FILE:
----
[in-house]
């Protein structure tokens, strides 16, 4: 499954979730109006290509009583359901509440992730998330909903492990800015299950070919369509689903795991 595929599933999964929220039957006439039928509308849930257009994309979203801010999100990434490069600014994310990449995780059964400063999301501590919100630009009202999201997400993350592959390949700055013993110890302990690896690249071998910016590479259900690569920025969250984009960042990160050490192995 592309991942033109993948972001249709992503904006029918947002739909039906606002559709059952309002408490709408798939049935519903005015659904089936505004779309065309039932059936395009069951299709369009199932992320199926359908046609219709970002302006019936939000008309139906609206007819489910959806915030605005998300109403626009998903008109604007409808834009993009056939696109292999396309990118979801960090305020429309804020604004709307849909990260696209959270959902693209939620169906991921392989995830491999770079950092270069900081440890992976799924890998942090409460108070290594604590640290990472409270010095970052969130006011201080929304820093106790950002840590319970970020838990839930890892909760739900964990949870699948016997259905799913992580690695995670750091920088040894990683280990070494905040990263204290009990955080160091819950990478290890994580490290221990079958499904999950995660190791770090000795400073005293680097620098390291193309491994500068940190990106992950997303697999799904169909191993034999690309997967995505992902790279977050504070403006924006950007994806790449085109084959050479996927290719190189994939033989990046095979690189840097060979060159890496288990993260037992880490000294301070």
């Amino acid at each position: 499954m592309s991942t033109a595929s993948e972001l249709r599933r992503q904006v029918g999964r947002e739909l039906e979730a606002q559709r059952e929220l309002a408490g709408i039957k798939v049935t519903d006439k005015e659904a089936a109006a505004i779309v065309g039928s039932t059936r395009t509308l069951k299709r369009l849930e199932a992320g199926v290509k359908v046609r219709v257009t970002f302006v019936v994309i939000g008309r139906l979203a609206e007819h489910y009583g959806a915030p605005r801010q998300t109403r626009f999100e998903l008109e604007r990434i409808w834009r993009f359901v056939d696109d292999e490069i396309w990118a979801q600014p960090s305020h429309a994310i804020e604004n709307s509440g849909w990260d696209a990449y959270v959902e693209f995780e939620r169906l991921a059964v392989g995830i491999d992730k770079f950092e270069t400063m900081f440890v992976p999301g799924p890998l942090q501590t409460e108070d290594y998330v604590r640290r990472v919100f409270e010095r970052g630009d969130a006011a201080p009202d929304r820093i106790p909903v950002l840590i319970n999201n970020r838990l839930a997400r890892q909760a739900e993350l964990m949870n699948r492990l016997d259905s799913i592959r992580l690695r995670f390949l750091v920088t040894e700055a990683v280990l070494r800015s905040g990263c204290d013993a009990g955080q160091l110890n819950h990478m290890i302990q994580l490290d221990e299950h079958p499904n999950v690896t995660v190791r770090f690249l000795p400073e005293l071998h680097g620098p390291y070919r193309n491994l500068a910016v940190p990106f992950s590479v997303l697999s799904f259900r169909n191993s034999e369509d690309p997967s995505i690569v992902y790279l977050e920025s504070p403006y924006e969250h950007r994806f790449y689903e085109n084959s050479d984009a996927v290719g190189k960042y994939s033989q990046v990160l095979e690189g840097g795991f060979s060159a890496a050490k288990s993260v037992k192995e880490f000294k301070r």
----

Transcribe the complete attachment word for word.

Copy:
[in-house]
């Protein structure tokens, strides 16, 4: 499954979730109006290509009583359901509440992730998330909903492990800015299950070919369509689903795991 595929599933999964929220039957006439039928509308849930257009994309979203801010999100990434490069600014994310990449995780059964400063999301501590919100630009009202999201997400993350592959390949700055013993110890302990690896690249071998910016590479259900690569920025969250984009960042990160050490192995 592309991942033109993948972001249709992503904006029918947002739909039906606002559709059952309002408490709408798939049935519903005015659904089936505004779309065309039932059936395009069951299709369009199932992320199926359908046609219709970002302006019936939000008309139906609206007819489910959806915030605005998300109403626009998903008109604007409808834009993009056939696109292999396309990118979801960090305020429309804020604004709307849909990260696209959270959902693209939620169906991921392989995830491999770079950092270069900081440890992976799924890998942090409460108070290594604590640290990472409270010095970052969130006011201080929304820093106790950002840590319970970020838990839930890892909760739900964990949870699948016997259905799913992580690695995670750091920088040894990683280990070494905040990263204290009990955080160091819950990478290890994580490290221990079958499904999950995660190791770090000795400073005293680097620098390291193309491994500068940190990106992950997303697999799904169909191993034999690309997967995505992902790279977050504070403006924006950007994806790449085109084959050479996927290719190189994939033989990046095979690189840097060979060159890496288990993260037992880490000294301070």
């Amino acid at each position: 499954m592309s991942t033109a595929s993948e972001l249709r599933r992503q904006v029918g999964r947002e739909l039906e979730a606002q559709r059952e929220l309002a408490g709408i039957k798939v049935t519903d006439k005015e659904a089936a109006a505004i779309v065309g039928s039932t059936r395009t509308l069951k299709r369009l849930e199932a992320g199926v290509k359908v046609r219709v257009t970002f302006v019936v994309i939000g008309r139906l979203a609206e007819h489910y009583g959806a915030p605005r801010q998300t109403r626009f999100e998903l008109e604007r990434i409808w834009r993009f359901v056939d696109d292999e490069i396309w990118a979801q600014p960090s305020h429309a994310i804020e604004n709307s509440g849909w990260d696209a990449y959270v959902e693209f995780e939620r169906l991921a059964v392989g995830i491999d992730k770079f950092e270069t400063m900081f440890v992976p999301g799924p890998l942090q501590t409460e108070d290594y998330v604590r640290r990472v919100f409270e010095r970052g630009d969130a006011a201080p009202d929304r820093i106790p909903v950002l840590i319970n999201n970020r838990l839930a997400r890892q909760a739900e993350l964990m949870n699948r492990l016997d259905s799913i592959r992580l690695r995670f390949l750091v920088t040894e700055a990683v280990l070494r800015s905040g990263c204290d013993a009990g955080q160091l110890n819950h990478m290890i302990q994580l490290d221990e299950h079958p499904n999950v690896t995660v190791r770090f690249l000795p400073e005293l071998h680097g620098p390291y070919r193309n491994l500068a910016v940190p990106f992950s590479v997303l697999s799904f259900r169909n191993s034999e369509d690309p997967s995505i690569v992902y790279l977050e920025s504070p403006y924006e969250h950007r994806f790449y689903e085109n084959s050479d984009a996927v290719g190189k960042y994939s033989q990046v990160l095979e690189g840097g795991f060979s060159a890496a050490k288990s993260v037992k192995e880490f000294k301070r």